Or, to put it more charitably, medicine and psychology are far describing far more complex phenomenon than we like to admit.
For example, in psychiatric genetics, there are dozens of articles every year that find a new gene associated with a common and important condition (e.g. autism, schizophrenia, depression). After each new finding comes out, there are dozens of labs that try to replicate that finding, usually one or two replicate (or partially replicate) the finding, and five or six don't replicate it. Why is it so hard to replicate these findings? Probably because there are really dozens of independent genes that contribute to these complex disorders (probably in combination with each other), and some populations tend to have mutations in one set, while other populations tend to have mutations in another set.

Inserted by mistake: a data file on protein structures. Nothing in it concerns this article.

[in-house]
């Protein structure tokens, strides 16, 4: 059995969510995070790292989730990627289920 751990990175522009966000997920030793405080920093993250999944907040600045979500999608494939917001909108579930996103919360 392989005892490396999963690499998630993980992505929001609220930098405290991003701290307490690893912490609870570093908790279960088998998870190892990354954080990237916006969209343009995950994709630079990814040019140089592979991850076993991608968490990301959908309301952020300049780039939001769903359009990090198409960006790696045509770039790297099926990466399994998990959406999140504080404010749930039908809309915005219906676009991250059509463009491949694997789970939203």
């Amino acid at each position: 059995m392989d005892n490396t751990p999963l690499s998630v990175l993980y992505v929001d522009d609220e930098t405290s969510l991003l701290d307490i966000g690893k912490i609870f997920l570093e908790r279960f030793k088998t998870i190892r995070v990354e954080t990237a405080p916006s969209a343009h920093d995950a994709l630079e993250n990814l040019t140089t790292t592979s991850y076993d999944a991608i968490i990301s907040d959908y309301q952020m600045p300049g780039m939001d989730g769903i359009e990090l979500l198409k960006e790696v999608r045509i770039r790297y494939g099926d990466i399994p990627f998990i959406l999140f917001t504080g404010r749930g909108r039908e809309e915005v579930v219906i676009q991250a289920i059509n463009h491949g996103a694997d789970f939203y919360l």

We're moving towards understanding, but the disorders are far more complex than the assumption that there will be a single cause.
Also, there's not that much literature on RGS14 at this point (it doesn't seem to have come up in any of the GWAS -- wide scale genome association studies) for psychiatric disorders, but it has been identified in molecular studies as a target of P53 (a central cancer regulatory mechanism). It would not be out of the question for this knockout to have a significant increase in cancer risk (brain or elsewhere), but not have this detected in a small-scale study.
The confusion of a staff member is measured by the length of his memos. -- New York Times, Jan. 20, 1981